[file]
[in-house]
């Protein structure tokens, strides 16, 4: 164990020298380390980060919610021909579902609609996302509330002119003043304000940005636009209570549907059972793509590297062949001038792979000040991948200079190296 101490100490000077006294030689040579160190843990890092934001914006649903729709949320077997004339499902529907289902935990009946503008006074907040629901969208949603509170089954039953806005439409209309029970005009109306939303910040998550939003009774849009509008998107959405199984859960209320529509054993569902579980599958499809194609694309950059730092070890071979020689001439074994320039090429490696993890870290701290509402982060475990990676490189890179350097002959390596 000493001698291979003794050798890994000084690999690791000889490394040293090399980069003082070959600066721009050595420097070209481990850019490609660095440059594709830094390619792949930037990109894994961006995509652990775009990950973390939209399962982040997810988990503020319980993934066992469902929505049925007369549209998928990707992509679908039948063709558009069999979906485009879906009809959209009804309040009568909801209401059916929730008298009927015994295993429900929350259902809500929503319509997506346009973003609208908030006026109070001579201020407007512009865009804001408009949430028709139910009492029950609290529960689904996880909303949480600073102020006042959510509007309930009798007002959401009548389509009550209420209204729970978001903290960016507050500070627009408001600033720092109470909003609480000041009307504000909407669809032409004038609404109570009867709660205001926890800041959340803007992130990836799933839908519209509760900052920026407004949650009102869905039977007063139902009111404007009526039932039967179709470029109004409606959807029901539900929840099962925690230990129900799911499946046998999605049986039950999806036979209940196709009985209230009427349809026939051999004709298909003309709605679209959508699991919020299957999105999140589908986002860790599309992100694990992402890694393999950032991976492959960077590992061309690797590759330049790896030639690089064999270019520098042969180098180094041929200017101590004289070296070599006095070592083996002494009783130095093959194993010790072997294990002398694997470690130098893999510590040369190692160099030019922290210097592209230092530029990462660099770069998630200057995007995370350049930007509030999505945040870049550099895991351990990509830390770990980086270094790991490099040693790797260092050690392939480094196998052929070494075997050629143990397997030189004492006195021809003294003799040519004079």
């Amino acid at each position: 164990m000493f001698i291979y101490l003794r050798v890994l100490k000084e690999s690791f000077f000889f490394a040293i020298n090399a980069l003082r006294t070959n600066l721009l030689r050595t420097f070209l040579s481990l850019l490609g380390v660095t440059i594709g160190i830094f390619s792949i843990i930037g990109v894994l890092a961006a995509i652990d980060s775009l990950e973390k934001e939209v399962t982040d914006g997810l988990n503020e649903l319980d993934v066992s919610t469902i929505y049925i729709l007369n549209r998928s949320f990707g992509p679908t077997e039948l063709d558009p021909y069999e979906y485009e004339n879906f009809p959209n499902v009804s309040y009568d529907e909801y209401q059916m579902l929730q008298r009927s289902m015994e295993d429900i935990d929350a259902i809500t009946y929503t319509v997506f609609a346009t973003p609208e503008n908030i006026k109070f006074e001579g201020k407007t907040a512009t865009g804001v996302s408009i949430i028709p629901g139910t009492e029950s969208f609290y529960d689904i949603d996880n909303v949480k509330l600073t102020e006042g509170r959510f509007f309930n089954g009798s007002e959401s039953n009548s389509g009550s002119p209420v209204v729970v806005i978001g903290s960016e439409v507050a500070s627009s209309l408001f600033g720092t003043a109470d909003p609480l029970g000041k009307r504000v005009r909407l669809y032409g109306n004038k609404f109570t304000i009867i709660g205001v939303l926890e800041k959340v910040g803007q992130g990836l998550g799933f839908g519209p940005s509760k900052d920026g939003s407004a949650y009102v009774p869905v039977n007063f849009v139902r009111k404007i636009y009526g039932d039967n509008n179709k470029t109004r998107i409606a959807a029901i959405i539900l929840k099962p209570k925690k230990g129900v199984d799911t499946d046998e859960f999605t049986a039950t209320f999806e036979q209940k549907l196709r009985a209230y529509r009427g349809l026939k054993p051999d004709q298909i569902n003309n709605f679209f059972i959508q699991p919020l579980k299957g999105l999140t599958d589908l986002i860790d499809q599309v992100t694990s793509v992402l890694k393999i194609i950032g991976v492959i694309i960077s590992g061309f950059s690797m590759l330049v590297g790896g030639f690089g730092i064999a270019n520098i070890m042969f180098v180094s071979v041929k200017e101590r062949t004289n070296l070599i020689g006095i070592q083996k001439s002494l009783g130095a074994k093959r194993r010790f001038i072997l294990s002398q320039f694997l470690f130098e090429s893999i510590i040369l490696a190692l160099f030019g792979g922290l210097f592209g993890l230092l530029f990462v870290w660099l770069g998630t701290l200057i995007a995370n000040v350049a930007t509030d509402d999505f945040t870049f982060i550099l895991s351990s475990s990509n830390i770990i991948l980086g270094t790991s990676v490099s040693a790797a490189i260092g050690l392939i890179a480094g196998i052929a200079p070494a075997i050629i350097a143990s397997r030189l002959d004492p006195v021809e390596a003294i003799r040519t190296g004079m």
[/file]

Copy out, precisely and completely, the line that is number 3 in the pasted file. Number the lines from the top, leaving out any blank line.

């Amino acid at each position: 164990m000493f001698i291979y101490l003794r050798v890994l100490k000084e690999s690791f000077f000889f490394a040293i020298n090399a980069l003082r006294t070959n600066l721009l030689r050595t420097f070209l040579s481990l850019l490609g380390v660095t440059i594709g160190i830094f390619s792949i843990i930037g990109v894994l890092a961006a995509i652990d980060s775009l990950e973390k934001e939209v399962t982040d914006g997810l988990n503020e649903l319980d993934v066992s919610t469902i929505y049925i729709l007369n549209r998928s949320f990707g992509p679908t077997e039948l063709d558009p021909y069999e979906y485009e004339n879906f009809p959209n499902v009804s309040y009568d529907e909801y209401q059916m579902l929730q008298r009927s289902m015994e295993d429900i935990d929350a259902i809500t009946y929503t319509v997506f609609a346009t973003p609208e503008n908030i006026k109070f006074e001579g201020k407007t907040a512009t865009g804001v996302s408009i949430i028709p629901g139910t009492e029950s969208f609290y529960d689904i949603d996880n909303v949480k509330l600073t102020e006042g509170r959510f509007f309930n089954g009798s007002e959401s039953n009548s389509g009550s002119p209420v209204v729970v806005i978001g903290s960016e439409v507050a500070s627009s209309l408001f600033g720092t003043a109470d909003p609480l029970g000041k009307r504000v005009r909407l669809y032409g109306n004038k609404f109570t304000i009867i709660g205001v939303l926890e800041k959340v910040g803007q992130g990836l998550g799933f839908g519209p940005s509760k900052d920026g939003s407004a949650y009102v009774p869905v039977n007063f849009v139902r009111k404007i636009y009526g039932d039967n509008n179709k470029t109004r998107i409606a959807a029901i959405i539900l929840k099962p209570k925690k230990g129900v199984d799911t499946d046998e859960f999605t049986a039950t209320f999806e036979q209940k549907l196709r009985a209230y529509r009427g349809l026939k054993p051999d004709q298909i569902n003309n709605f679209f059972i959508q699991p919020l579980k299957g999105l999140t599958d589908l986002i860790d499809q599309v992100t694990s793509v992402l890694k393999i194609i950032g991976v492959i694309i960077s590992g061309f950059s690797m590759l330049v590297g790896g030639f690089g730092i064999a270019n520098i070890m042969f180098v180094s071979v041929k200017e101590r062949t004289n070296l070599i020689g006095i070592q083996k001439s002494l009783g130095a074994k093959r194993r010790f001038i072997l294990s002398q320039f694997l470690f130098e090429s893999i510590i040369l490696a190692l160099f030019g792979g922290l210097f592209g993890l230092l530029f990462v870290w660099l770069g998630t701290l200057i995007a995370n000040v350049a930007t509030d509402d999505f945040t870049f982060i550099l895991s351990s475990s990509n830390i770990i991948l980086g270094t790991s990676v490099s040693a790797a490189i260092g050690l392939i890179a480094g196998i052929a200079p070494a075997i050629i350097a143990s397997r030189l002959d004492p006195v021809e390596a003294i003799r040519t190296g004079m």